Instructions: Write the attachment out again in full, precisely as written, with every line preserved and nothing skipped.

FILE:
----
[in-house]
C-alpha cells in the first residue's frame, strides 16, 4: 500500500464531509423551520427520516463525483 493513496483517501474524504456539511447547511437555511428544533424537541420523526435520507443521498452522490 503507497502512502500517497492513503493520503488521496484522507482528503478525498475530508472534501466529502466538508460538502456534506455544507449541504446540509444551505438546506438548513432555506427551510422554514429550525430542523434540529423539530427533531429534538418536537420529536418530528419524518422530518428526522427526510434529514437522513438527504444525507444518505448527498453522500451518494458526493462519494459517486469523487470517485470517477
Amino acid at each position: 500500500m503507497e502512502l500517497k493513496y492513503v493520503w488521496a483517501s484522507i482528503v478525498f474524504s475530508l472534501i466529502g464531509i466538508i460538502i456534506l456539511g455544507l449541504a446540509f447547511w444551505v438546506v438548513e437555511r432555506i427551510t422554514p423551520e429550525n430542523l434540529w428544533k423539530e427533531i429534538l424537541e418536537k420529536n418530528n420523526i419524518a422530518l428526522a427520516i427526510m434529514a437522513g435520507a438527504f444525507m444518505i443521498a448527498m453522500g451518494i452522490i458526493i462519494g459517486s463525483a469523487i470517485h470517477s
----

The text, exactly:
[in-house]
C-alpha cells in the first residue's frame, strides 16, 4: 500500500464531509423551520427520516463525483 493513496483517501474524504456539511447547511437555511428544533424537541420523526435520507443521498452522490 503507497502512502500517497492513503493520503488521496484522507482528503478525498475530508472534501466529502466538508460538502456534506455544507449541504446540509444551505438546506438548513432555506427551510422554514429550525430542523434540529423539530427533531429534538418536537420529536418530528419524518422530518428526522427526510434529514437522513438527504444525507444518505448527498453522500451518494458526493462519494459517486469523487470517485470517477
Amino acid at each position: 500500500m503507497e502512502l500517497k493513496y492513503v493520503w488521496a483517501s484522507i482528503v478525498f474524504s475530508l472534501i466529502g464531509i466538508i460538502i456534506l456539511g455544507l449541504a446540509f447547511w444551505v438546506v438548513e437555511r432555506i427551510t422554514p423551520e429550525n430542523l434540529w428544533k423539530e427533531i429534538l424537541e418536537k420529536n418530528n420523526i419524518a422530518l428526522a427520516i427526510m434529514a437522513g435520507a438527504f444525507m444518505i443521498a448527498m453522500g451518494i452522490i458526493i462519494g459517486s463525483a469523487i470517485h470517477s